Commonly Asked Questions
Whether you enjoy being the center of attention or shy away from the limelight, be prepared for a barrage of questions regarding your background.
And You Are …
Two things people will want to know right away is who you are and where you are from.
These examples follow a common pattern with their -doko desu ka endings. Note the two question words nan and nani. In the previous examples, nan means “what” and nani means “which.” Use nani when the answer involves choosing from a class or group.
The question Amerika no nani shuu desu ka asks which state — of all 50 — that the respondent is from. Dochira also means “which.” It can stand alone, whereas nani is accompanied by a noun.
O-namae wa nan desu ka.
What is your name?
Go-shusshin wa doko desu ka.
Where were you born?
O-sumai wa doko desu ka.
Where is your home?
O-kuni wa dochira desu ka.
Which country are you from?
Amerika no nani shuu desu ka.
Which state in the U.S.?
Sore wa doko desu ka.
Where is that?
Once it has been determined that you are definitely not from Japan, people will wonder why you are there.
Nihon ni kita no wa ryokoo desu ka.
Did you come to Japan to travel?
Nihon de wa o-shigoto o shite imasu ka.
Are you working in Japan?
Nihon ni wa dore gurai imasu ka.
How long will you be in Japan?
Nihon ni wa itsu kimashita ka.
When did you come to Japan?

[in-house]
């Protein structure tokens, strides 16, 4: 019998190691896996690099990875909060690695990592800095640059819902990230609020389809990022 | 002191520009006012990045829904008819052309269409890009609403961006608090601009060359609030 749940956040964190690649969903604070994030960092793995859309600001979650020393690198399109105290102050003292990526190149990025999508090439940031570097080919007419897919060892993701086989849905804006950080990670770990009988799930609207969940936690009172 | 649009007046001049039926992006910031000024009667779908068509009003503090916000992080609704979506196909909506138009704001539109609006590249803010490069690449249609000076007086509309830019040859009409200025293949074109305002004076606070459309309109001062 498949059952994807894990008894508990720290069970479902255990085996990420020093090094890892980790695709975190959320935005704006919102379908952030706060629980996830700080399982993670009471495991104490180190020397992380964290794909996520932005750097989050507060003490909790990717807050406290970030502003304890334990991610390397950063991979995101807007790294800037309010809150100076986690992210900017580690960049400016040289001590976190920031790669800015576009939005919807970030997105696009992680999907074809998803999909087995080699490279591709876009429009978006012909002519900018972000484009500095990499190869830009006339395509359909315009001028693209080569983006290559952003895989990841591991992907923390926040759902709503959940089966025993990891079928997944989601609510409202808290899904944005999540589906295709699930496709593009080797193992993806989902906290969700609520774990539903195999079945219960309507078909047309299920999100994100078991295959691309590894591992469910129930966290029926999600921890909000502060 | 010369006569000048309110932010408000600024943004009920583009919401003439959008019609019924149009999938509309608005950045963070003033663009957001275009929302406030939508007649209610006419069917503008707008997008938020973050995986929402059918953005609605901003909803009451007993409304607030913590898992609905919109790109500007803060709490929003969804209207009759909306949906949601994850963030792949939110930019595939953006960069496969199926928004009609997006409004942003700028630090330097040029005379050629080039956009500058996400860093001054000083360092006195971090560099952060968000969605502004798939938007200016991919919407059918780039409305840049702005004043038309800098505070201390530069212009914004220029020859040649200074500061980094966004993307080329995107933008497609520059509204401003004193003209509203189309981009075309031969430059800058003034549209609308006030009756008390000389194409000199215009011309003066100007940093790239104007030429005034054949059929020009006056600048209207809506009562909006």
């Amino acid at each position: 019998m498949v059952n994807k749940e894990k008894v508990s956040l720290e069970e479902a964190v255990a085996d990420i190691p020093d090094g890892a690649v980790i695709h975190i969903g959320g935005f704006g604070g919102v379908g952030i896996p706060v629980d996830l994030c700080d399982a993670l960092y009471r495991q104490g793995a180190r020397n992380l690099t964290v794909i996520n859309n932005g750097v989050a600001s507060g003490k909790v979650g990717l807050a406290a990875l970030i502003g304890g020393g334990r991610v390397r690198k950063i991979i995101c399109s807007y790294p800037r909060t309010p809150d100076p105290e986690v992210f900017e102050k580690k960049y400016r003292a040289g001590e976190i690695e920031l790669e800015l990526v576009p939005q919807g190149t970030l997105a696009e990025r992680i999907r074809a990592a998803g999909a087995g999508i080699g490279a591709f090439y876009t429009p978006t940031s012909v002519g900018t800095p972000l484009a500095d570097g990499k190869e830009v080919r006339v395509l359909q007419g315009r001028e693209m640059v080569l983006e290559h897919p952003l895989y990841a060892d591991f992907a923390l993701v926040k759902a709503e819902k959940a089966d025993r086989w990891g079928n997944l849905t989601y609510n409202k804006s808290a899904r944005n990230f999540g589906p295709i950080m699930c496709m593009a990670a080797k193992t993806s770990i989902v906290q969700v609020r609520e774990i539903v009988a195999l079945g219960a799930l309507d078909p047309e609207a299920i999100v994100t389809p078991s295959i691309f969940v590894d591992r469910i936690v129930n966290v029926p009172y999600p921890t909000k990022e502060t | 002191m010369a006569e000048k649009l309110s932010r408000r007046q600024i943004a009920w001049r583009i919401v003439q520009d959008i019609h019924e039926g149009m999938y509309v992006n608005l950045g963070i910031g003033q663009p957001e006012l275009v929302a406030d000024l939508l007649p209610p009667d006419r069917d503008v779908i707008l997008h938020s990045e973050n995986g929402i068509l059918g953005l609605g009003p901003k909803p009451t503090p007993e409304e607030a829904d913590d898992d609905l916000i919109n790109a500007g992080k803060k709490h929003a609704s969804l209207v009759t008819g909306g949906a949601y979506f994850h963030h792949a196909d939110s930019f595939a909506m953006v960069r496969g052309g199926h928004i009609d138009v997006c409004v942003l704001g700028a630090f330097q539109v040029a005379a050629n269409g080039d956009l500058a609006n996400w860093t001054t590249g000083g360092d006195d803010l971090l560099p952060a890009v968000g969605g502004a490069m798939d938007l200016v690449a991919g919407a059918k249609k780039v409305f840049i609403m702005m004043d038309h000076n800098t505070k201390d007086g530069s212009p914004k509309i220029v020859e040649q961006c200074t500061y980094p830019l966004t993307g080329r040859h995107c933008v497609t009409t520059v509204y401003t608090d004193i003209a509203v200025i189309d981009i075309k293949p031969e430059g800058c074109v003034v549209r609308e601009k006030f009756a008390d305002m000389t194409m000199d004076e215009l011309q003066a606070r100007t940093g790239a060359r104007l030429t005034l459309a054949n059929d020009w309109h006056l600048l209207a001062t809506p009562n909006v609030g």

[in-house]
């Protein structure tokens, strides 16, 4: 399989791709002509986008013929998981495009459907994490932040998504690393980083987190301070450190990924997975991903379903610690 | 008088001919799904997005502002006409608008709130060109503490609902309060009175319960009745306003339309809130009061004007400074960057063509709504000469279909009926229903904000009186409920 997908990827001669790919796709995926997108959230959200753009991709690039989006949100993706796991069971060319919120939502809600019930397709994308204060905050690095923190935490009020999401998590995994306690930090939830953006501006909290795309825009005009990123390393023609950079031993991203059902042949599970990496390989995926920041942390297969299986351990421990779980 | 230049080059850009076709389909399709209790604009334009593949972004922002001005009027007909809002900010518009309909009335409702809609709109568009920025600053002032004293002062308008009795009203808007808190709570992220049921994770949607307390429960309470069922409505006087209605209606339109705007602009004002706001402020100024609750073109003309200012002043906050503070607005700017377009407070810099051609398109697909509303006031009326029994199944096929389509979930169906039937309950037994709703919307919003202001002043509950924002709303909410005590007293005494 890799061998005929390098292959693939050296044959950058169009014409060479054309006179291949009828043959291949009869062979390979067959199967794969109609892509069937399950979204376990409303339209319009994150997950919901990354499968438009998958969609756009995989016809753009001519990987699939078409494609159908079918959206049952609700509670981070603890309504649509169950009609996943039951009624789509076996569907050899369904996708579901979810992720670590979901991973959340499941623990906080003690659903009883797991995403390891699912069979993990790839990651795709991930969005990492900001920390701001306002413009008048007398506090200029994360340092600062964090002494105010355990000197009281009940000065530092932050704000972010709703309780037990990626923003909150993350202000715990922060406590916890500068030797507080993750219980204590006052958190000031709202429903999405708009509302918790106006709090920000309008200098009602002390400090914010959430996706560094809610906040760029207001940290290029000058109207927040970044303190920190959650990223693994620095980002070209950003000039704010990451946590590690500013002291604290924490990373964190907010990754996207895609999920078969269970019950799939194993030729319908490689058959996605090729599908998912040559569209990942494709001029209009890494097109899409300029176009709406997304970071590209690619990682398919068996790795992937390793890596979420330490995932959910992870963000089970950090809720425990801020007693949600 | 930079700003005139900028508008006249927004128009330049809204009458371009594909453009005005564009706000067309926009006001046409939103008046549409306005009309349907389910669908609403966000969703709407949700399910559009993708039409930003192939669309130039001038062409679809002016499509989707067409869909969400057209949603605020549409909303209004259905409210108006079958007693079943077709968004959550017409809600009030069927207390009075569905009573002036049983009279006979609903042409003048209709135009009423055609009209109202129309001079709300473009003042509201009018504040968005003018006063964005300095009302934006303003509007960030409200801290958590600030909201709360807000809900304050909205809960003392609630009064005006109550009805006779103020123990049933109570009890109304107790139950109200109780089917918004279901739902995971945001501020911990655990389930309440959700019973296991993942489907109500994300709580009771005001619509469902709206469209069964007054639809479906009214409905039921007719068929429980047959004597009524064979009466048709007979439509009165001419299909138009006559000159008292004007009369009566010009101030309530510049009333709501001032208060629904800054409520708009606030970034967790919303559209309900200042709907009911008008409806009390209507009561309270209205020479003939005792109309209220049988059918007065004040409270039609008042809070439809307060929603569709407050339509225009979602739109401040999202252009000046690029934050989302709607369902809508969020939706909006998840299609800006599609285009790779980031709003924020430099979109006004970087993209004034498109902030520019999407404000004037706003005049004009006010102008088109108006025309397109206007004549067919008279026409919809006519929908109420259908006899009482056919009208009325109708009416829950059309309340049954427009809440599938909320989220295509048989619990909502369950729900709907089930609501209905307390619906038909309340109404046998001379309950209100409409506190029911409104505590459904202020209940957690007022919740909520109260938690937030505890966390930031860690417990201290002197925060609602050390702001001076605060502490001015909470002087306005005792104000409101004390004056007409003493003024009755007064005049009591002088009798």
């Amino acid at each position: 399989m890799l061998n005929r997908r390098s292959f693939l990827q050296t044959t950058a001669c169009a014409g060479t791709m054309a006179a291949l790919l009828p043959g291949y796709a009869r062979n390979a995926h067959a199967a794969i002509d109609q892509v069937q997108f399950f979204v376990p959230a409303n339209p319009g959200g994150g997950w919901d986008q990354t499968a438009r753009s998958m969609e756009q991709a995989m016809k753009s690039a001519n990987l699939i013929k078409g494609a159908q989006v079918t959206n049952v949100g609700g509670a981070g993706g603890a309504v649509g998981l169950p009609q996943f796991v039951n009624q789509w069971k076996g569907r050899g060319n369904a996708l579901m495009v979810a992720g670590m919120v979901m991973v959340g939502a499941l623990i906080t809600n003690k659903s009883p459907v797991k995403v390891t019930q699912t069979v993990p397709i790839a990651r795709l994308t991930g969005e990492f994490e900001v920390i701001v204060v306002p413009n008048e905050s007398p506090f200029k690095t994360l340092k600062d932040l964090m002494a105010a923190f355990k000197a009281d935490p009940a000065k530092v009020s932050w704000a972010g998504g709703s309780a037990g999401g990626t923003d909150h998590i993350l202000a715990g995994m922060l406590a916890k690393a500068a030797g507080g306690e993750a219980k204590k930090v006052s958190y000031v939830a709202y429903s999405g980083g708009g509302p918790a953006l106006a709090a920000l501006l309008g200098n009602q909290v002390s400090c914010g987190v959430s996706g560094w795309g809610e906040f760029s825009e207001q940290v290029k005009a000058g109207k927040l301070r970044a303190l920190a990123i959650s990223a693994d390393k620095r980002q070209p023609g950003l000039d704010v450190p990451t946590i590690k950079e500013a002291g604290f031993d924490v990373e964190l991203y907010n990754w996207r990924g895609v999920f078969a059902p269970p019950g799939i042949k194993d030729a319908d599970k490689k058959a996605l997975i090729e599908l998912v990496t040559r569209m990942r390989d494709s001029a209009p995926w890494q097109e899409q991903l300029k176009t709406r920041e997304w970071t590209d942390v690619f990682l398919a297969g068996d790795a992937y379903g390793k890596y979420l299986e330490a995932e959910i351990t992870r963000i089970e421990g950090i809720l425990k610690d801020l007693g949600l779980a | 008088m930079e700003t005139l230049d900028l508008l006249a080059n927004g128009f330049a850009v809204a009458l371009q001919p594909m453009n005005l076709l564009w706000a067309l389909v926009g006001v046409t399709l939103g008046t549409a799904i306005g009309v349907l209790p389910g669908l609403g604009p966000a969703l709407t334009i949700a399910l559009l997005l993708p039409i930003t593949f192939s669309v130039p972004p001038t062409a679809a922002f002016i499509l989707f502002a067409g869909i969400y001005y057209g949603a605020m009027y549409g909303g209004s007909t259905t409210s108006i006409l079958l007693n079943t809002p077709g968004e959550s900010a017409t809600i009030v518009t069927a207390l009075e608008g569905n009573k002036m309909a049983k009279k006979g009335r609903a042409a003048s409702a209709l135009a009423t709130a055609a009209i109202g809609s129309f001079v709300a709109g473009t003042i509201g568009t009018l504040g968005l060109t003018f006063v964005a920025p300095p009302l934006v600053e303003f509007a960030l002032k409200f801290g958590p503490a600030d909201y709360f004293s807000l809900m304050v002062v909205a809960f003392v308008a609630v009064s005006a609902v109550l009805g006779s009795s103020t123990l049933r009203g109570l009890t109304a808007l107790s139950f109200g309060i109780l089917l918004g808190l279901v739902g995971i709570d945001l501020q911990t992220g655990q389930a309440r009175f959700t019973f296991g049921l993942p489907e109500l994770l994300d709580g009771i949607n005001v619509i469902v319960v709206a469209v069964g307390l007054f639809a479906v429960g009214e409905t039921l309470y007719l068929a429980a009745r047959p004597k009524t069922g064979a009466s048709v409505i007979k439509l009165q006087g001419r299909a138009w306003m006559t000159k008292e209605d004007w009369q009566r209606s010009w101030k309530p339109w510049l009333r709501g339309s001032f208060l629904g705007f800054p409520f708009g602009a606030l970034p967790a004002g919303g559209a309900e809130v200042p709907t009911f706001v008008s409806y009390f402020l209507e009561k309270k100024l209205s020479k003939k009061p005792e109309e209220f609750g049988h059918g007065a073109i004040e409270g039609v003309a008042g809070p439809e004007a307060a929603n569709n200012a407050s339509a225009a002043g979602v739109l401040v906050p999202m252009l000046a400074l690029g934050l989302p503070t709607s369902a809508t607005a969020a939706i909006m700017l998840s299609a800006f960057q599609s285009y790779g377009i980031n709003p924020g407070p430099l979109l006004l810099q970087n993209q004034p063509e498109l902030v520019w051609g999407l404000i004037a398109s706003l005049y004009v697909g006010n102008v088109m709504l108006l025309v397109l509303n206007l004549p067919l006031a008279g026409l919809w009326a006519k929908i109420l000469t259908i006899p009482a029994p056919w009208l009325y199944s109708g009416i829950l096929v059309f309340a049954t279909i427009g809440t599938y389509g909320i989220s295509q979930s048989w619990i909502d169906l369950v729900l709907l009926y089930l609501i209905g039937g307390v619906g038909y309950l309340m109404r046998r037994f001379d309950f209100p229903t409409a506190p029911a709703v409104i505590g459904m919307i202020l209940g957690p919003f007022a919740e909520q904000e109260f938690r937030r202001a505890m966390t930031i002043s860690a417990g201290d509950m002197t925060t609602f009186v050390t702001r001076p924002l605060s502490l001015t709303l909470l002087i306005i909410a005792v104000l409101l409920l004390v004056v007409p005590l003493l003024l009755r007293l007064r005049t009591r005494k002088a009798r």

Nihon ni iru no wa moo nagai desu ka.
Have you already been in Japan for a long time?
Nihon ni iru no wa nan nen gurai ni narimasu ka.
How many years have you been in Japan?
Look at the use of de and ni in these examples. Do you notice the difference in the way that they are used? In the second question, de is used because Nihon is a site of action (shigoto suru). In the first question, ni is used because the action is moving towards Nihon (kuru). In the third question, ni is used because Nihon is the site of a state of being (iru).
Look at the last two questions. In those questions, iru is followed by no wa. This construction turns the verb into the subject of the sentence, somewhat like a gerund in English. The literal translation of the last question is: “Living in Japan, how many years has it been?”
Determining Categorical Preferences
Another way to get to know people is by finding out what they like.
Depending on who is doing the asking, you may be asked to decide on a favorite color, animal, food, and season, among other things. You may also be quizzed on other preferences.
Nani iro ga suki desu ka.
What color do you like?
Doobutsu no naka de wa dore ga suki desu ka.
What kind of animal do you like?
Furuutsu wa suki desu ka.
Do you like fruit?
Kisetsu no naka de wa dore ga ichiban suki desu ka.
Which season do you like the best?
Pan to gohan wa dotchi ga suki desu ka.
Which do you like, bread or rice?
The first and third questions establish the basic pattern:
(Object of question) wa (or ga) suki desu ka.
The question words dore and dotchi are very useful when asking about preferences. Dore is used in cases where there are three or more things to choose from. Dotchi is a more casual form of the word dochira. It is usually used when there are only two things to choose from, or when the speaker wishes to make the question more focused.
In the second and fourth questions, the phrase no naka de wa identifies a group or class of things as the object of the question. Doobutsu no naka de wa means something like “of all the animals,” and kissetsu no naka de wa means “of all the seasons.”
Using this pattern, you can replace doobutsu or kissetsu with any other class or group, such as iro (“colors”), dezaato (“desserts”), nihon-ryoori (“Japanese food”), or hana (“flowers”), to name just a few.